The third point I would offer: The government shall not be considered to be in contravention of this act if there is a reduction in revenue of 5 percent or more in the fiscal year calculated before transfers to the Fiscal Stabilization Fund and the debt retirement fund, but how do you calculate the 5 percent? How do you calculate it? And what happens if it was 4.95 percent or 4.975 percent or 4.99 percent?
It is left to the judgment, ultimately, of the cabinet and, I suppose, the minister, but we all have calculators and we can calculate. I would like to ask the minister or the member talking from his seat, you know, tell me when--you say 5 percent, then it is a real, serious thing, so we can throw out the requirements, say, about increasing taxes or whatever we want we do, but what if it is 4.98 percent? Think about it.
Another point I would like to make: The government has provided a table in the budget document of this year showing how the debt retirement fund would work, but think about it. By the year 2028, which is 31 years after the beginning of the debt retirement of 1998, the debt is supposed to be equal to zero. Do you really think that we are going to get the Manitoba debt down to zero? I do not. It has never been zero, and I tell you any good private corporation that is expanding, that is developing, will never operate with zero debt. They will never operate with zero debt because it is not in their interest.
I have some more points to make, Mr. Deputy Speaker. Another point, reference is made to a referendum being required to increase income taxes or to increase sales taxes, but there is no reference to going to the people about other kinds of actions that this government can take. For example, the government is free to increase user fees, which are a form of taxation. This government does not have to have a referendum. It can increase user fees substantially. That is a real burden on people.
Another example, the government can offload some responsibilities onto the municipal governments, as it has done over the past few years. How many PRs, how many hundreds of miles of provincial roads have you given back to the municipalities and transferred the burden back to the rural municipalities? How many grants have you cut? You cut the grants to the Brandon transit system, I know that. You cut all kinds of grants. You have squeezed the municipalities. There is nothing in here that says you are going to refrain from doing this. You are going to do more. [interjection] I am not defending the federal government, not for one moment.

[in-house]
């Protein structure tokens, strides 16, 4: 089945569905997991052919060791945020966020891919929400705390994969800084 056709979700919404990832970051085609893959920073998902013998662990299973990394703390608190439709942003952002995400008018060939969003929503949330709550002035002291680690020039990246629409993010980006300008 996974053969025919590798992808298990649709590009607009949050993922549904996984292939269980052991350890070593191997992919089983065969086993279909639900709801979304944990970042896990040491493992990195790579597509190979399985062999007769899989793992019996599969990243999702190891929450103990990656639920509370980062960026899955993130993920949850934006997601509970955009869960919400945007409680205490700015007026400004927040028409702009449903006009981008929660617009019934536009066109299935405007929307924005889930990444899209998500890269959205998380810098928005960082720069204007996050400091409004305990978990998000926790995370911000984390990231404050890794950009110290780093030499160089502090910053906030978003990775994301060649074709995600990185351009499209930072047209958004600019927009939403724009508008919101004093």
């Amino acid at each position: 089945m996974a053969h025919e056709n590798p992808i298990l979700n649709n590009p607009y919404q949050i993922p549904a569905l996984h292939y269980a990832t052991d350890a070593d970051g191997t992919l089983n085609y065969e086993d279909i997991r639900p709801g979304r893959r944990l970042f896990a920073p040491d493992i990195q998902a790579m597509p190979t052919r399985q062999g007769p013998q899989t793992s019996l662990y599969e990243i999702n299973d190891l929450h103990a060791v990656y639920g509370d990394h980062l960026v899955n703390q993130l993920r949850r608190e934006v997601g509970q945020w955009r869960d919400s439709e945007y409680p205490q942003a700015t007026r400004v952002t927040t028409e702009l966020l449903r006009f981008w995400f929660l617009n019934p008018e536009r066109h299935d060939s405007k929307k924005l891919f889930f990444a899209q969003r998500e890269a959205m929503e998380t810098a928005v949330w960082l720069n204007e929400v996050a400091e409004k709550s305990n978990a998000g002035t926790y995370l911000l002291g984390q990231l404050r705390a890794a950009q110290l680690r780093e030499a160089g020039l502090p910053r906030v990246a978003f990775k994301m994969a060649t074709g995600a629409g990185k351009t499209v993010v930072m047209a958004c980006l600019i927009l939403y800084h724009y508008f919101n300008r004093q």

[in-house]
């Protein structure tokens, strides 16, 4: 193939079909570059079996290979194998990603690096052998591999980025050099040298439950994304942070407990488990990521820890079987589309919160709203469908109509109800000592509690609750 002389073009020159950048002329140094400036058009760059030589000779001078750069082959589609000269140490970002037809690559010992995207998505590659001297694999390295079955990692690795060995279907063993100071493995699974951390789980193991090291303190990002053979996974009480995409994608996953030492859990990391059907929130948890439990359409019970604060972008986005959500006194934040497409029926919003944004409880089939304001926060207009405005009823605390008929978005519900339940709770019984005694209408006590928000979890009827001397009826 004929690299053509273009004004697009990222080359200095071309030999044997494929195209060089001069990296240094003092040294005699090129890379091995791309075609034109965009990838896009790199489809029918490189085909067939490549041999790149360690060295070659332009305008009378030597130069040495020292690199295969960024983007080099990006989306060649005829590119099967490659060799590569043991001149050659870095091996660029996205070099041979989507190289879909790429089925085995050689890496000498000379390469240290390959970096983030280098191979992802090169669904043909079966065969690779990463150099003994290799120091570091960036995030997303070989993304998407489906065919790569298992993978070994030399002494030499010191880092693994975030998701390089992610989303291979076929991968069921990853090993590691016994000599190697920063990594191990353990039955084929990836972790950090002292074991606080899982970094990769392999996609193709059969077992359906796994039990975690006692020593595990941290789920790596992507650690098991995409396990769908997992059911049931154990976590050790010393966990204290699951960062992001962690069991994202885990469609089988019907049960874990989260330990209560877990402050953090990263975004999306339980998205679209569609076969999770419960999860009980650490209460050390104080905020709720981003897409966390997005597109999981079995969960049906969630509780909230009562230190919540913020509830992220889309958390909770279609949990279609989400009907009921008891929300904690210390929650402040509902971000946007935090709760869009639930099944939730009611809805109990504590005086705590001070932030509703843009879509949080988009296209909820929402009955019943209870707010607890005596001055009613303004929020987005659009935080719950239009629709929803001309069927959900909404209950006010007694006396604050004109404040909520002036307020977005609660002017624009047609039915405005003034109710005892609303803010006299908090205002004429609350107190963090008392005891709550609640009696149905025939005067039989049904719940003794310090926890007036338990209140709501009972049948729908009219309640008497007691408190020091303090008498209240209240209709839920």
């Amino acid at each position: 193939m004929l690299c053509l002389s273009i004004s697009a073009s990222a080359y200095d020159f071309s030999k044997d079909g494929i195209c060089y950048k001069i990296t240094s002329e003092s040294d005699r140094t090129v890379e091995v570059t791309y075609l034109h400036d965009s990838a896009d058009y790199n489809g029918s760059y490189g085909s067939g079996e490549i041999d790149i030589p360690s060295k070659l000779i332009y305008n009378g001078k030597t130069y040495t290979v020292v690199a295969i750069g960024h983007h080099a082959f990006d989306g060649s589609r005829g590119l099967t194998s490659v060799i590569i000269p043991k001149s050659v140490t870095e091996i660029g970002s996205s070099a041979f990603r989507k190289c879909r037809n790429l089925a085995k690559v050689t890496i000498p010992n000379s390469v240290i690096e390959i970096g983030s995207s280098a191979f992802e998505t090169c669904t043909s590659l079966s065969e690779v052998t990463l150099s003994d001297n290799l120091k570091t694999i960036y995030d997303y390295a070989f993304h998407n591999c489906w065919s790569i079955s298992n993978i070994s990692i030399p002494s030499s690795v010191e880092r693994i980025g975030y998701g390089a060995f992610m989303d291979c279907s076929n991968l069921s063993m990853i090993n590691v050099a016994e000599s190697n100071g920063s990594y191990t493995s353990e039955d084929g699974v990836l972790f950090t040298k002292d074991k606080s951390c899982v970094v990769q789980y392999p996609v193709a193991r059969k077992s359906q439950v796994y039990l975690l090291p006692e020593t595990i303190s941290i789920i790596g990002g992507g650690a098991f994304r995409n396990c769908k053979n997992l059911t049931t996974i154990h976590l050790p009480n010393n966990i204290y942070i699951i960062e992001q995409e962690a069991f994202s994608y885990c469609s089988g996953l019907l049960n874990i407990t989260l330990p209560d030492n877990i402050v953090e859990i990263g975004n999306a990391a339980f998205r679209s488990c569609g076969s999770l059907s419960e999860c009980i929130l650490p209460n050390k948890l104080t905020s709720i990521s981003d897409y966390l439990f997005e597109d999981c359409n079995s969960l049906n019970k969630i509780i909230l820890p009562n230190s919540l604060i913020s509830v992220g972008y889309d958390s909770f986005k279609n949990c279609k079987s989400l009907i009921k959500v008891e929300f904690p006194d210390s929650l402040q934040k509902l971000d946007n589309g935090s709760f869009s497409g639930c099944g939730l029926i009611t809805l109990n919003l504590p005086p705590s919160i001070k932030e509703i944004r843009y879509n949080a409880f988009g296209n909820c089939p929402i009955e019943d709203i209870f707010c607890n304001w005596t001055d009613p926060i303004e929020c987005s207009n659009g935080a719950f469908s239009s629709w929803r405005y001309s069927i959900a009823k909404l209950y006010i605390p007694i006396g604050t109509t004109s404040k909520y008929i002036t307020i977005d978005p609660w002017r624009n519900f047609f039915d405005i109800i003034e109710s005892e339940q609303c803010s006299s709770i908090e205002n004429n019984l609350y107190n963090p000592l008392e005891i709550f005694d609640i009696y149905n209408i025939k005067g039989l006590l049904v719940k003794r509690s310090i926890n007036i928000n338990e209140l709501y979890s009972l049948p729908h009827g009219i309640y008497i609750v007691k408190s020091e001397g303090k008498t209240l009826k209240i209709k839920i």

You can also cut tax credits. You have already cut the property tax credit. That is in effect, it is like a tax increase. You pay more on your property tax bill, and I would dare to predict that in the next year or two we are going to see more property tax credits reduced or even eliminated by this government. Of course, you can extend or broaden the sales tax. You have already done that. You brought in millions of more dollars to the Treasury by extending the sales tax, not increasing the rate but making the sales tax applicable to more items. So you have done all these, and I predict, Mr. Deputy Speaker, that more will happen in the future.
Another point I would like to make, Mr. Deputy Speaker, it is very amusing that this government is now talking about a rigid repayment schedule when, after seven years of office, it has built up the debt by one-third. It has not reduced it. You have built it up by a third. You know, you could have paid the debt down by almost $60 million in 1988 but, instead, you chose to create the Fiscal Stabilization Fund and transfer the money there, therefore bringing a deficit on the books.
I remember discussing this with Fred Jackson. Just listen. I remember discussing this with Fred Jackson, the Provincial Auditor at that time, and he was just devastated. He said that money is equivalent--that money should be used, can be used and normally would be used to pay down the debt, but what Mr. Manness did at the time, he took a chunk of this revenue, put it into this Fiscal Stabilization Fund and created a deficit, whatever it was, $140 million or whatever it was.